Cast iron: getting your tofu crispy

I’d never had a lot of luck browning tofu…or tempeh or burgers. I usually seemed to leave half the tofu stuck to my ‘non-stick’ pan when I flipped it over with my thick plastic spatula – so when I got Isa Does It, and read that Isa recommends a cast iron pan for frying tofu, I was itching to give it a try.

Having grown up in the age of the non-stick frying pan, I’d never really thought about buying one made of cast iron – apart from those pretty enamel ones.  The idea of using unfinished cast iron is that the surface allows you to use a thin, metal spatula to scrape right under the food, so you can flip it over without breaking off the lovely crunchy, charred outside part that develops as it cooks – or damaging your pan.

I found a nice stainless steel spatula easily enough, but had a bit of trouble tracking down a cast iron pan that wasn’t enamelled.

stainless steel spatula in cast iron pan

My new cast iron pan and thin stainless steel spatula

It wasn’t until I remembered the old cast iron pot we used to take on family camping trips that I thought about trying a camping goods store.

Oz Camping, the friendly, local, family-owned camping goods store where I’d bought my original pot about 20 years ago had closed down, and all we have nearby, these days, are the big ones – Ray’s Outdoors and Anaconda. (Don’t get me started on that!)

Anyway, Anaconda had a couple of nice iron pans. I chose a smaller pan (about $29), mainly because I could hardly lift the large one with one hand!

Clean and season your new pan

Of course, you have to season a cast iron pan before you use it, so the surface will be non-stick and won’t rust. (Thank goodness for YouTube!) This pan came pre-seasoned, but who knows how, or with what, or where it had been, so I cleaned it up and re-seasoned it. You can see the process of seasoning a pan in the video at the end of this post.

tofu frying in a cast iron pan

Not just tofu

So did it work? Yes, it really did! It made the tofu really hot and crispy, and the pieces didn’t get mangled as I flipped them.

I started off just using the pan for tofu, but I’ve been so pleased with it that I use it for pretty much all my frying now. It crisps up the food so nicely that my poor old non-stick pan has been gathering dust, unless I’m cooking something huge, but then I usually use my wok anyway.

Tempeh meat balls from Isa Does It frying in thepan

Using the thin, steel spatula is so much nicer than the plastic/nylon ones needed for non-stick pans. It’s so satisfying to scrape right underneath the pieces of food and flip them over cleanly.

More iron in your dinner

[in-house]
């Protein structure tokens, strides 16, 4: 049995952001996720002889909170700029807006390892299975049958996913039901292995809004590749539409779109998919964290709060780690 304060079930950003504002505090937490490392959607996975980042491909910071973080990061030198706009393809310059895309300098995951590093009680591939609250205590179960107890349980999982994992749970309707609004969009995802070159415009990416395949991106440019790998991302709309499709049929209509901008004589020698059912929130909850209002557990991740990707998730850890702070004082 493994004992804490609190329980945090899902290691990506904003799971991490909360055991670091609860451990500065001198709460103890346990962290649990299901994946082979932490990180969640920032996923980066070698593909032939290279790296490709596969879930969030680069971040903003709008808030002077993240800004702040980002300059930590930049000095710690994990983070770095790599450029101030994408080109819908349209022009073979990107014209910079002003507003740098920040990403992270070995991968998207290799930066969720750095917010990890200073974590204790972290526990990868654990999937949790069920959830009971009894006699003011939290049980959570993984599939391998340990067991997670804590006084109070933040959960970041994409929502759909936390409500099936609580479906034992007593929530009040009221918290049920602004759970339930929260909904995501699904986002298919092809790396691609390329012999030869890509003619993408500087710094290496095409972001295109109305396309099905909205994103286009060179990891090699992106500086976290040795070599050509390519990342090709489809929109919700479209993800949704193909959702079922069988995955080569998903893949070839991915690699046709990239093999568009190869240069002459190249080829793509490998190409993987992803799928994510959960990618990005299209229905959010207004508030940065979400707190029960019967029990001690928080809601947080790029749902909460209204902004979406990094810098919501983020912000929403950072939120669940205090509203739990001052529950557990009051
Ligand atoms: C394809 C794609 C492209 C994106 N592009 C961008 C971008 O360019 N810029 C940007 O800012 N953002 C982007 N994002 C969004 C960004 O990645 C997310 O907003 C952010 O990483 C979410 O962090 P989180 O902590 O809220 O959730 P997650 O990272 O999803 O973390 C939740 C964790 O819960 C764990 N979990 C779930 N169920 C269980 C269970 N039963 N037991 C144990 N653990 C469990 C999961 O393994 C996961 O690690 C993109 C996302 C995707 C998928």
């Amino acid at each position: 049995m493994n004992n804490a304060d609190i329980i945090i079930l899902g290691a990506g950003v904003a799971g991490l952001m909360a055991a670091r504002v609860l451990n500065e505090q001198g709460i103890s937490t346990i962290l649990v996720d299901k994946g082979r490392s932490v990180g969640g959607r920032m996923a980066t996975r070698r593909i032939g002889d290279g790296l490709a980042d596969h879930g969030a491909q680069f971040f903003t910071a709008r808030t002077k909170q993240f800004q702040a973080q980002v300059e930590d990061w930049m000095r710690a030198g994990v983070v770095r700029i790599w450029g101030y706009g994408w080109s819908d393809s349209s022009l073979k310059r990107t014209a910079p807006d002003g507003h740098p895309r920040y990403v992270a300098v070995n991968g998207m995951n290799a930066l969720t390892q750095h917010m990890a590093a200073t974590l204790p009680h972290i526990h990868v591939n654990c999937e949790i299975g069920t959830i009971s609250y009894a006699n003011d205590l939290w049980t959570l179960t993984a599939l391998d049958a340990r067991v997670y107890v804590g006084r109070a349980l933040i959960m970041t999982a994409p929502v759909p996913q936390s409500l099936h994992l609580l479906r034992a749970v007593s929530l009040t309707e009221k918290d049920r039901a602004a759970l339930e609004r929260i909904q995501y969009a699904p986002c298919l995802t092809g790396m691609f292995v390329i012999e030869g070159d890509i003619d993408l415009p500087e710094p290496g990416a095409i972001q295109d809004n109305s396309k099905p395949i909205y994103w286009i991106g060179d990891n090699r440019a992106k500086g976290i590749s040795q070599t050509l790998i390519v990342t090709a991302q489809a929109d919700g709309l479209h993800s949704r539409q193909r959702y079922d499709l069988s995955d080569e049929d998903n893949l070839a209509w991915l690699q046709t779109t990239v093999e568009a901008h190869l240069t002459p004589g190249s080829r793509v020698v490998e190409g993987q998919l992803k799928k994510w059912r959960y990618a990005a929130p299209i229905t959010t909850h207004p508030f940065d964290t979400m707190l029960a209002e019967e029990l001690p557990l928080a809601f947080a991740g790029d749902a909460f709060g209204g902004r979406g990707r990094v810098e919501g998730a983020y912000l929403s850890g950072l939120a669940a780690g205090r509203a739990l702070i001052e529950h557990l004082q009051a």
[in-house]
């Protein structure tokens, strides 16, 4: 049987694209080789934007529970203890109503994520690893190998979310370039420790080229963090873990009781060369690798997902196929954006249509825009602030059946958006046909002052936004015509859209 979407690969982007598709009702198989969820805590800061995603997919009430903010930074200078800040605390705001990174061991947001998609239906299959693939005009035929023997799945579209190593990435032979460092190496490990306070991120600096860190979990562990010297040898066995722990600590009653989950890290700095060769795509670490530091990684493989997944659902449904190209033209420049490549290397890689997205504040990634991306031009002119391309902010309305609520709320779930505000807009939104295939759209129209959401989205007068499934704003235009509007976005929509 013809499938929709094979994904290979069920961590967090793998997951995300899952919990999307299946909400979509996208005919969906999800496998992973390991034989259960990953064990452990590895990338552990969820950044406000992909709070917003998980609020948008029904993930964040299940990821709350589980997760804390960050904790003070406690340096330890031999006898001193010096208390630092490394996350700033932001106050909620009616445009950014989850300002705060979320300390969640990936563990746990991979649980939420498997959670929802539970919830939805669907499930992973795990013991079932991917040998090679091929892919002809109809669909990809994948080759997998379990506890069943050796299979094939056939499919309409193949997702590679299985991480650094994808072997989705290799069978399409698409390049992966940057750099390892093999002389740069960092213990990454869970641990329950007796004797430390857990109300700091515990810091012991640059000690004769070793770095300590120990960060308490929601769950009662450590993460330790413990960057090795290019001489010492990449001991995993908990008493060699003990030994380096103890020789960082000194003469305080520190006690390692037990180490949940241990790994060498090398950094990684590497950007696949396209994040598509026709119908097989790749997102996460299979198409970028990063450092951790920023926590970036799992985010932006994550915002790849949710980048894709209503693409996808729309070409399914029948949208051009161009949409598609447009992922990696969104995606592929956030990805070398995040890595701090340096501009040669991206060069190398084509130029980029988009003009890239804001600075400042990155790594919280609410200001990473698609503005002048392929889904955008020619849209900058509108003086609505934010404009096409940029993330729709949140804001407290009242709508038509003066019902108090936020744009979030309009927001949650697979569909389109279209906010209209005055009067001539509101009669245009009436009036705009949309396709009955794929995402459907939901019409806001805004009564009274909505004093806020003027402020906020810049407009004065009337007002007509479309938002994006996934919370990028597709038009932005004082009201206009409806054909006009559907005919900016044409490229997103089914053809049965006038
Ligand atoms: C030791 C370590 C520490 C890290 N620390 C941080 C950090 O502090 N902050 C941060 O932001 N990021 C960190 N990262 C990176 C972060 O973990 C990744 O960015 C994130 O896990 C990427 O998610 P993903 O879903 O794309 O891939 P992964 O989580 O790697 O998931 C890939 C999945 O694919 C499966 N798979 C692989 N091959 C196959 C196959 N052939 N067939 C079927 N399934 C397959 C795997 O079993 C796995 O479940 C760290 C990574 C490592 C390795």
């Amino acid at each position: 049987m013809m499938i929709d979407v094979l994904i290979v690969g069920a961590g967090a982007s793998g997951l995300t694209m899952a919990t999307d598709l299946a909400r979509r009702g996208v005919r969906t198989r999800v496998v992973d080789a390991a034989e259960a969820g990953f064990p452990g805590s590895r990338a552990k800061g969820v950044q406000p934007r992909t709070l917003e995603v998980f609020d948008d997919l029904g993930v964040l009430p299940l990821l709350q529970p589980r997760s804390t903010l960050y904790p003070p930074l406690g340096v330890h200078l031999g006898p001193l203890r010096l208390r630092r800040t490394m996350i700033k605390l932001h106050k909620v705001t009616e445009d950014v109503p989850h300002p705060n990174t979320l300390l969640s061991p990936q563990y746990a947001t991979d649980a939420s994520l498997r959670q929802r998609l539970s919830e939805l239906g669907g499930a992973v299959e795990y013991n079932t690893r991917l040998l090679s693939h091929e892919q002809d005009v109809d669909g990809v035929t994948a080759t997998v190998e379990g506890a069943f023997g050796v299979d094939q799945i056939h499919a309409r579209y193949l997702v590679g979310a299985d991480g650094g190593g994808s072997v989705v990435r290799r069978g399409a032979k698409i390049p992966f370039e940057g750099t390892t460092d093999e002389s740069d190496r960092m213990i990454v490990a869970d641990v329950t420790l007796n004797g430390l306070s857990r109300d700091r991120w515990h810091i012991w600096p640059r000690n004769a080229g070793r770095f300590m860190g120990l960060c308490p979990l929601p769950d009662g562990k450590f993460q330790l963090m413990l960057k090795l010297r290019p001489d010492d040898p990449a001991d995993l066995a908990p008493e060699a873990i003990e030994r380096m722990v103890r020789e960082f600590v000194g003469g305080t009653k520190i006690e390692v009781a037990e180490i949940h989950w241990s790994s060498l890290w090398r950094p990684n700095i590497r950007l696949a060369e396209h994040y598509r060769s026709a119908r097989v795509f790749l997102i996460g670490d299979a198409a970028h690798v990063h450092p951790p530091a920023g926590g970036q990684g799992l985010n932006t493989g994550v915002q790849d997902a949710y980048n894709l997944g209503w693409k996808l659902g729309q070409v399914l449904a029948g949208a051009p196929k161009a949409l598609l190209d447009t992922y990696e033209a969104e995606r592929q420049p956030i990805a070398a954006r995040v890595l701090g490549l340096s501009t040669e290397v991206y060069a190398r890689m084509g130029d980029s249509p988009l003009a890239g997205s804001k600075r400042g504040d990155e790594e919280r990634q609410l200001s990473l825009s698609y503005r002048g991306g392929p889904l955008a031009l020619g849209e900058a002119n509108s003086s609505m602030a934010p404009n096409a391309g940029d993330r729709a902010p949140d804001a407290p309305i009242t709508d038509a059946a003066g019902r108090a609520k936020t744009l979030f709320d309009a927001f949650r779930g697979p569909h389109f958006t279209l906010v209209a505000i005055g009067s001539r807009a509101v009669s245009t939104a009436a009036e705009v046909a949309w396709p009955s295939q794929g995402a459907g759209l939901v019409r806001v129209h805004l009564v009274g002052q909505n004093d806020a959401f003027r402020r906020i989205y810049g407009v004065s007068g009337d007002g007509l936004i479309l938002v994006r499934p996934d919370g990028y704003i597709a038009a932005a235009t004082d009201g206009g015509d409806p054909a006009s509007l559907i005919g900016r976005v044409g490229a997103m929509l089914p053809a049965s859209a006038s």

In all my excitement, I had almost forgotten another reason to cook with cast iron. I had a distant recollection of reading (long ago when I had two tiny children, and was afraid that we would all be anaemic because we didn’t eat meat) that cooking in an iron pot increases the iron content of a meal – although the food is supposed to be acidic and liquidy, rather than dry and crispy. I’ll have to find some tomato sauce recipes!

Finally, a tip

If you haven’t tried a cast iron pan, you should give it a go. Just one tip: If your pan has a metal handle, remember not to burn your hand! I’ve done it a couple of times, when I’ve been juggling several pots on the stove.

Corn fritters from Veganissimo frying in the pan

My oven mitt hanging on the iron handle – and Veganissimo corn fritters frying in the pan

Now I’m so clever, I just put an oven mitt over the handle while I’m cooking – let’s hope it doesn’t catch fire!

Check out how the expert (Isa) gets perfectly browned tofu.

How to season a cast iron pan

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10 thoughts on “Cast iron: getting your tofu crispy

  1. Great advice on buying a pan – I read the same in isa does it and thought hmmm maybe I should get one but I love my scanpans – and where do I store an extra esp as they are so heavy – but it does look like it is working for you

    • Yeah, I didn’t have a scanpan to compare it to, but everyone I know who has one, swears by them. I had a crappy KMart non-stick pan, so it certainly beat that. And I know what you mean about storage! My cast iron is too heavy to store in my big saucepan drawer, so it all ends up either sitting on the stove, or on the tiled bench next to the stove.

  2. Linda did you know that you shouldn’t wash your pan with detergent because it strips the surface that you have nicely seasoned? I usually just soak it for a while in warm water to loosen any crusty bits and then wash it with a dish cloth in hot water.

    I love your tip about the hot handle. I’ve never thought of doing that.

    • I did know that…but only thanks to YouTube (what did I ever do without it?). Of course, a couple of times, I automatically scrubbed it with detergent and had to oil it up all over again. I’ve just been rinsing it in hot water and scrubbing it with a plastic-bristle dish brush, then oiling, yadayada, and it seems to be doing well.

      How much do you want to bet there is someone selling pot handle covers on Etsy? 😉

  3. great info, thanks! I read that too and thought about buying an old pan. When I want really crisp tofu I end up tossing cubes in cornflour then frying in a little oil. If I can get my hands on a pan like yours I think I’d like the results!

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